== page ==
253 F.3d 891 (6th Cir. 2001)
Christine Brandenburg, Plaintiff-Appellant/Cross-Appellee,
Housing Authority of Irvine; Perry Meade, Individually and as Commissioner and Chairperson of the Housing Authority of Irvine; Jane Bryant, Tom Williams, Glenn Cox,
and Hugh Hamilton, Individually and as Commissioners of the Housing Authority of Irvine, Defendants-Appellees/Cross-Appellants.
Nos. 99-6303, 99-6396
UNITED STATES COURT OF APPEALS FOR THE SIXTH CIRCUIT
Argued: February 2, 2001
Decided and Filed: June 6, 2001
Appeal from the United States District Court for the Eastern District of Kentucky at Lexington, . 98-00157, Karl S. Forester, Chief District Judge.
Anne M. McMillin, Charles D. Ewing, GARDNER, EWING & SOUZA, Louisville, Kentucky, Heidi B. Engel, Charles E. Johnson, JOHNSON & ENGEL, Winchester, Kentucky, for Appellant.
Jeffrey C. Mando, ADAMS, STEPNER, WOLTERMANN & DUSING, Covington, Kentucky, for Appellees.
Before: DAUGHTREY and GILMAN, Circuit Judges; COLLIER, District Judge.*
CURTIS L. COLLIER, District Judge.
Christine Brandenburg, former Executive Director of the Housing Authority of Irvine, Kentucky, brought suit pursuant to 42U.S.C. § 1983, claiming Defendants-Appellees Hugh Hamilton, Glenn Cox, Tom Williams, Jane Bryant, Perry Meade, and the Housing Authority (collectively "HAI") violated her First and Fourteenth Amendment rights by retaliating against her for engaging in protected speech. Plaintiff-Appellant also alleged various state law violations. Brandenburg and the HAI filed cross motions for summary judgment on June 30, 1999. In an order entered August 30, 1999, the district court granted the HAI's motion for summary judgment and denied Brandenburg's motion, concluding that, although Brandenburg had engaged in protected speech, the HAI's interest in the efficient provision of public services outweighed her interest in speaking.
Both parties filed timely notices of appeal to this court. On appeal, Brandenburg argues the district court erred in granting the HAI's motion for summary judgment with respect to her federal claims, dismissing her state law claims, and denying her motion for summary judgment. The HAI appeals that part of the district court's order holding Brandenburg engaged in speech protected by the First Amendment. We have jurisdiction over both appeals pursuant to 28 U.S.C. § 1291. For the following reasons, we AFFIRM the decision of the district court.
The HAI, a government organization created by Kentucky law, is responsible for planning and management of public housing in Irvine, Kentucky. The United States Department of Housing and Urban Development ("HUD") subsidizes and regulates the HAI, which is governed by a Board of Directors ("Board"), each member of which is appointed by the Mayor of Irvine. Brandenburg worked for the HAI from 1981 until her resignation on July 15, 1998. At the time she resigned, Brandenburg was the Executive Director. According to her job description, Brandenburg acted as the "Chief Administrative Officer and Secretary-Treasurer of the Housing Authority" and was responsible "for the management of all Housing Authority activities as outlined by the Board of Commissioners, State and Federal Legislations [sic], and Department of Housing and Urban Development Regulations." In addition to management of the HAI's housing units, Brandenburg was charged with execution of "the decisions and policies of the Board of Commissioners." She also kept the "Board of Commissioners informed in matters required for compliance" with applicable laws and regulations.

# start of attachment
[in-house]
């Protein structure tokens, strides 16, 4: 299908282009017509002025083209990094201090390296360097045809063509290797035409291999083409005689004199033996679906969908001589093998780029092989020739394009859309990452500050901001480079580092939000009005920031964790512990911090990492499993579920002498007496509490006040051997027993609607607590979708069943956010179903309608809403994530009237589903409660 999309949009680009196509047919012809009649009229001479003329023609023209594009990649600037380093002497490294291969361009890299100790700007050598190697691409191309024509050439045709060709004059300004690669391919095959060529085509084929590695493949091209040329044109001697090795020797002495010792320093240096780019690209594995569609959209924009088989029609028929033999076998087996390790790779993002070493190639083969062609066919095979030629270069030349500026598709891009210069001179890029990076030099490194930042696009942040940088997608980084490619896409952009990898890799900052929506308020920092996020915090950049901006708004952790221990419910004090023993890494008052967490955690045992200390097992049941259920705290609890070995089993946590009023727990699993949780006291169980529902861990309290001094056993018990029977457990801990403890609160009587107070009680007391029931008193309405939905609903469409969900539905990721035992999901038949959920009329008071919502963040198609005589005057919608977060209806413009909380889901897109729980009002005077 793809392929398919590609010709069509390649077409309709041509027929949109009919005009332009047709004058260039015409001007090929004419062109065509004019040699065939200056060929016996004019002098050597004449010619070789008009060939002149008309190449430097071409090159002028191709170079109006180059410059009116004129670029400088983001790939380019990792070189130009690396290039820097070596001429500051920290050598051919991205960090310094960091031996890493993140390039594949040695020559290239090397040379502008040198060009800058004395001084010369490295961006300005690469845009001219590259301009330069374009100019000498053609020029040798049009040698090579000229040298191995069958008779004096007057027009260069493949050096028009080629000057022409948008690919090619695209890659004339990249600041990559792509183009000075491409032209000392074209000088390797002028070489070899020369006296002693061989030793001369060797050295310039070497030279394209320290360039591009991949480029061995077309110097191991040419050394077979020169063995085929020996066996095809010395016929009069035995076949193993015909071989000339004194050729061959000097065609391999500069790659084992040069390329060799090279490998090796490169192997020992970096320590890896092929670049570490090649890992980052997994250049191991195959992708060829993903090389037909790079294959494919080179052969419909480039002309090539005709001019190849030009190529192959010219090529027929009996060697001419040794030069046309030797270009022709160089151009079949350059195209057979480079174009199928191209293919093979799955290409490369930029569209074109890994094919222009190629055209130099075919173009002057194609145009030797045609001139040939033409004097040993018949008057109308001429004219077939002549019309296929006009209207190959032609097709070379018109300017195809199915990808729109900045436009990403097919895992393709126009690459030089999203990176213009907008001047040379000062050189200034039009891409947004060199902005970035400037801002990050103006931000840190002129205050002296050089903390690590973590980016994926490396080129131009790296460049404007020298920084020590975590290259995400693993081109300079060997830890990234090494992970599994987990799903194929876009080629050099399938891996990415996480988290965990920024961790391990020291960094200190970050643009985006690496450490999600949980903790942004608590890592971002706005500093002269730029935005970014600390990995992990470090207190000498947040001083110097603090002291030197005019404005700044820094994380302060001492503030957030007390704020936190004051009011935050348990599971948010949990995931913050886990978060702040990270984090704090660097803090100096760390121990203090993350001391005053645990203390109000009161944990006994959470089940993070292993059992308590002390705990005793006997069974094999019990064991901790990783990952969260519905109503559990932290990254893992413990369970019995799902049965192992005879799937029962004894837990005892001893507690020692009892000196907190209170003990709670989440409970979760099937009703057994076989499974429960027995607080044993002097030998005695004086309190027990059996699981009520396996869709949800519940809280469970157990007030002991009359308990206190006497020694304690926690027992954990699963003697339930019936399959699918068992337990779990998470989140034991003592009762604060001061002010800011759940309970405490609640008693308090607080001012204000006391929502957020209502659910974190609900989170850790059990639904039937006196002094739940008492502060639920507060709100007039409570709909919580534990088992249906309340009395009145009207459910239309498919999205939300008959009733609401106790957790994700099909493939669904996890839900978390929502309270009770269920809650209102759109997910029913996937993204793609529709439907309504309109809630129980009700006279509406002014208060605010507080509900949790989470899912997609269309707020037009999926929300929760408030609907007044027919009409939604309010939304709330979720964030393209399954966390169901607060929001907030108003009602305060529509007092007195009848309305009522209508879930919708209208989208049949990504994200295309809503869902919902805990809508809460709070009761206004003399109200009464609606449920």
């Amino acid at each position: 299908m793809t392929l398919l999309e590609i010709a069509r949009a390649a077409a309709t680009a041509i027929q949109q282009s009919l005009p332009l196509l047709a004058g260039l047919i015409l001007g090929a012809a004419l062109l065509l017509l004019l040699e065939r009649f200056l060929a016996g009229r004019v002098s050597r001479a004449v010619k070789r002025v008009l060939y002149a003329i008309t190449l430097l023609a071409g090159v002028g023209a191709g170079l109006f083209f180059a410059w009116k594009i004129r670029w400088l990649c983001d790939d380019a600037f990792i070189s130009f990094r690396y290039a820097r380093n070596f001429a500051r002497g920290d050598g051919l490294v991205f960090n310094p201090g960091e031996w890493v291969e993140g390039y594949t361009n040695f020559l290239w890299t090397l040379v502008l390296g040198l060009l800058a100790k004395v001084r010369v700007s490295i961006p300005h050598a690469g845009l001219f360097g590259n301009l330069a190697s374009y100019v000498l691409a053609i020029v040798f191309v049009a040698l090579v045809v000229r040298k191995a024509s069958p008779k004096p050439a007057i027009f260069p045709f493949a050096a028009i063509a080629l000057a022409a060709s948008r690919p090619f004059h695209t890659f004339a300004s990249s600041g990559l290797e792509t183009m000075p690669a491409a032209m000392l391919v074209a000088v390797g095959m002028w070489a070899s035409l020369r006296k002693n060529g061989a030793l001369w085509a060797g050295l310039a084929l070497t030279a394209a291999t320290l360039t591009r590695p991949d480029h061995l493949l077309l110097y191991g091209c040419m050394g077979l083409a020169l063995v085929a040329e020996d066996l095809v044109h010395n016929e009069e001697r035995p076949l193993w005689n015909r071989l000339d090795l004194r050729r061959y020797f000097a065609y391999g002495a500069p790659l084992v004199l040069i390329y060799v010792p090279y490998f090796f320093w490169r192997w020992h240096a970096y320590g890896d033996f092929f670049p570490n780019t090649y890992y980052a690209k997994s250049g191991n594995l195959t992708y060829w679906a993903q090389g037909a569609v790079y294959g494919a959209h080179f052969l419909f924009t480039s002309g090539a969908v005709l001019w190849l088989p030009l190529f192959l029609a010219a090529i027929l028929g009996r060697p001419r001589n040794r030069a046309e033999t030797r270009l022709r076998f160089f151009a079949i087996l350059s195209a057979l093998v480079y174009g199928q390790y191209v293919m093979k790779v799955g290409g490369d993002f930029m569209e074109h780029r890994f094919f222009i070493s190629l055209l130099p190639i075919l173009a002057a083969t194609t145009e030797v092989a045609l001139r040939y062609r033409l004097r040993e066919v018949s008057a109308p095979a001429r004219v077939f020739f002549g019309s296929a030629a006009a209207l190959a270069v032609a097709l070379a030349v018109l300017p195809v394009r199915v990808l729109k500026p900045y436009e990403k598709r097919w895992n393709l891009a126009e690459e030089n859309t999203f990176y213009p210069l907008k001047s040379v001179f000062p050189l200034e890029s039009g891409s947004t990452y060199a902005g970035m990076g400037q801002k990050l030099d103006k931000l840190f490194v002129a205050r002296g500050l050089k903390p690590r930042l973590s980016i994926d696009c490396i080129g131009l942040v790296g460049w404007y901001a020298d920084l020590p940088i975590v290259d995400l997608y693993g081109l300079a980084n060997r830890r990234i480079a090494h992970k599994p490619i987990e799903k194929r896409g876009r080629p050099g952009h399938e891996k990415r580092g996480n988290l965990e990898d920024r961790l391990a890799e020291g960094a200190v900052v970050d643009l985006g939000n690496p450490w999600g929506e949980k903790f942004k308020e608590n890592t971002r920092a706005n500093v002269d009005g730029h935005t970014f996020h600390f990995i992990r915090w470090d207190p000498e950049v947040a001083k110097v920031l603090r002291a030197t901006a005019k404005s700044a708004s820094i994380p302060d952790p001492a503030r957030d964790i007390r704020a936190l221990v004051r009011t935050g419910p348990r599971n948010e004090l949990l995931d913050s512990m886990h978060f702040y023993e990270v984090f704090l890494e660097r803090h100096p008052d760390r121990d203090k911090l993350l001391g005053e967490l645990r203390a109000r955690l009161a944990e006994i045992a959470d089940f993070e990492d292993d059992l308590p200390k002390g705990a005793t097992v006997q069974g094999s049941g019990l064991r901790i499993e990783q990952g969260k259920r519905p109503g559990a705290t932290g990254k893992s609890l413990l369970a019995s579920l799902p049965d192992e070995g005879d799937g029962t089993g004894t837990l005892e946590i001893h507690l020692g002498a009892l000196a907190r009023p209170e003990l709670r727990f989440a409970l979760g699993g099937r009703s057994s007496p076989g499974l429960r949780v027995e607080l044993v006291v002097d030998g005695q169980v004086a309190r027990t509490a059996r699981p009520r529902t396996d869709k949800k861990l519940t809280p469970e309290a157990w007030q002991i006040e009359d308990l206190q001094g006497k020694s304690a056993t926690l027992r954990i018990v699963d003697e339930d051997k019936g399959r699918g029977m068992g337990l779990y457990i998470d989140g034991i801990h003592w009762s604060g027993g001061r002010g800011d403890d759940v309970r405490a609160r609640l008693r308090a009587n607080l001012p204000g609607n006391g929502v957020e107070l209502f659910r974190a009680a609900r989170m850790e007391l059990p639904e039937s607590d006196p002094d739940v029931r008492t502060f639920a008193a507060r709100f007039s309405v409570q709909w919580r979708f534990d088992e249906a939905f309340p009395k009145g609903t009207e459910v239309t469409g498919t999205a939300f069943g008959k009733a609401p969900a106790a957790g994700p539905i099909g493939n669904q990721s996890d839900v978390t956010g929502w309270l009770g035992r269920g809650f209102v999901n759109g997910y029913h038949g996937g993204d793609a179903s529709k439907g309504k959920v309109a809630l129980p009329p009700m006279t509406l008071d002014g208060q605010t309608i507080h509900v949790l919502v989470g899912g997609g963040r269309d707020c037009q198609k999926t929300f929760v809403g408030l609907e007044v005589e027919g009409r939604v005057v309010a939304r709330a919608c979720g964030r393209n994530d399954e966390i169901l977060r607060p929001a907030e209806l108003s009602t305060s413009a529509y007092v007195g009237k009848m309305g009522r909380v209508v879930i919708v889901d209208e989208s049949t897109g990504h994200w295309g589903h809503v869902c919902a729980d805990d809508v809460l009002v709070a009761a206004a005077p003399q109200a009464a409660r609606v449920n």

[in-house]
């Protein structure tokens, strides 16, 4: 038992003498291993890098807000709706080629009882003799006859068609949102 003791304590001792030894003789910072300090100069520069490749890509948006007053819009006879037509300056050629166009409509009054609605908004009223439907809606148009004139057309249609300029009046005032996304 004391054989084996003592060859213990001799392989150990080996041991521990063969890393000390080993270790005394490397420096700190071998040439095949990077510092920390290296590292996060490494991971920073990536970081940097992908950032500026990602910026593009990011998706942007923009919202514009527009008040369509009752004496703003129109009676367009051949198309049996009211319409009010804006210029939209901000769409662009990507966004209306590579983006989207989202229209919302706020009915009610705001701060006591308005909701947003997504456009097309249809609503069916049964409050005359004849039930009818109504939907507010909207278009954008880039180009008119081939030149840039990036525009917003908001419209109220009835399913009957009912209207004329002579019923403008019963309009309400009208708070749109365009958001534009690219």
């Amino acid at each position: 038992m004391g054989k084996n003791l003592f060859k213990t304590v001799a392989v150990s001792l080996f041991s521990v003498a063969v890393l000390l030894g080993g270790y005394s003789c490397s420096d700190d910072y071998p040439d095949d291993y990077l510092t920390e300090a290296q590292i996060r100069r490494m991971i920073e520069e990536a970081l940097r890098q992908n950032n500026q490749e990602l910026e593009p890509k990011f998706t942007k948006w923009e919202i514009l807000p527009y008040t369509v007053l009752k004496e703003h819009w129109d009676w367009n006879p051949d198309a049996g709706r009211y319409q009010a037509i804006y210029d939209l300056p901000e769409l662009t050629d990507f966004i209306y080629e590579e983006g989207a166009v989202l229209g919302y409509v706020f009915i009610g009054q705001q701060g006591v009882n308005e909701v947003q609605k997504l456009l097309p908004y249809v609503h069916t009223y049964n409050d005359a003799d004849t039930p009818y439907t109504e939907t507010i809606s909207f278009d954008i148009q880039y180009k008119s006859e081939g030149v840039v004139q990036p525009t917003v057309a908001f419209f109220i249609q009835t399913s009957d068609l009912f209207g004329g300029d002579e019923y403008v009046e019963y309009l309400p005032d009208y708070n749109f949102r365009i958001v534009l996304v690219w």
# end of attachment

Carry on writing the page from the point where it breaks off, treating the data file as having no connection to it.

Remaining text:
Brandenburg's position as Executive Director required her to work closely with the Board. In-fighting and dysfunction were therefore the seemingly inevitable consequences when tension began to manifest in 1992 between Plaintiff-Appellant and Orville Perry Meade, a local businessman who had recently joined the Board. The HAI alleges Brandenburg became confrontational, hostile, and would sometimes shout at Meade. During the course of this litigation, the HAI has also accused Brandenburg of various other improprieties, including the unauthorized purchase of a van for the HAI. Although Brandenburg denies all of these allegations and disputes the HAI's characterization of her relationship with the Board as "contentious," the record indicates, at the very least, Meade, who was appointed Chairman in 1994, was not satisfied with her performance.